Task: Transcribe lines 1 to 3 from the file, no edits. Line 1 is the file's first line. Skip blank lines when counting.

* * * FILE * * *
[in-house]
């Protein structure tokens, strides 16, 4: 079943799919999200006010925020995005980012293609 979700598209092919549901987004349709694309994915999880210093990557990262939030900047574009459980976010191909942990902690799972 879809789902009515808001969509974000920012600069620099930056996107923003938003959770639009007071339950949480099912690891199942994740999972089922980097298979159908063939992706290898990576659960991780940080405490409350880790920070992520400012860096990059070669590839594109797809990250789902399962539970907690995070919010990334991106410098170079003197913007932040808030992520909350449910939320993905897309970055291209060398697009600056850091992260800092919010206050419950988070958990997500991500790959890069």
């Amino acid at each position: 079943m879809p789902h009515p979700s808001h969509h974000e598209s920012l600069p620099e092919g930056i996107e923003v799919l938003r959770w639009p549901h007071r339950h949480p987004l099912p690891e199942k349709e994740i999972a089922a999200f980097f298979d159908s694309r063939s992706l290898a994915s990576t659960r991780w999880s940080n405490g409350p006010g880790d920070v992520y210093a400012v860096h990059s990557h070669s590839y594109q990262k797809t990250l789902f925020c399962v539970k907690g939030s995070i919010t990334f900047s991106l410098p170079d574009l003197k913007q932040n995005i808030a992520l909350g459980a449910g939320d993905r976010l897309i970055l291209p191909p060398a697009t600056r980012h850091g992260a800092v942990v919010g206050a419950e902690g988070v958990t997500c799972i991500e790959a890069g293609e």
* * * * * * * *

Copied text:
[in-house]
């Protein structure tokens, strides 16, 4: 079943799919999200006010925020995005980012293609 979700598209092919549901987004349709694309994915999880210093990557990262939030900047574009459980976010191909942990902690799972 879809789902009515808001969509974000920012600069620099930056996107923003938003959770639009007071339950949480099912690891199942994740999972089922980097298979159908063939992706290898990576659960991780940080405490409350880790920070992520400012860096990059070669590839594109797809990250789902399962539970907690995070919010990334991106410098170079003197913007932040808030992520909350449910939320993905897309970055291209060398697009600056850091992260800092919010206050419950988070958990997500991500790959890069």
């Amino acid at each position: 079943m879809p789902h009515p979700s808001h969509h974000e598209s920012l600069p620099e092919g930056i996107e923003v799919l938003r959770w639009p549901h007071r339950h949480p987004l099912p690891e199942k349709e994740i999972a089922a999200f980097f298979d159908s694309r063939s992706l290898a994915s990576t659960r991780w999880s940080n405490g409350p006010g880790d920070v992520y210093a400012v860096h990059s990557h070669s590839y594109q990262k797809t990250l789902f925020c399962v539970k907690g939030s995070i919010t990334f900047s991106l410098p170079d574009l003197k913007q932040n995005i808030a992520l909350g459980a449910g939320d993905r976010l897309i970055l291209p191909p060398a697009t600056r980012h850091g992260a800092v942990v919010g206050a419950e902690g988070v958990t997500c799972i991500e790959a890069g293609e």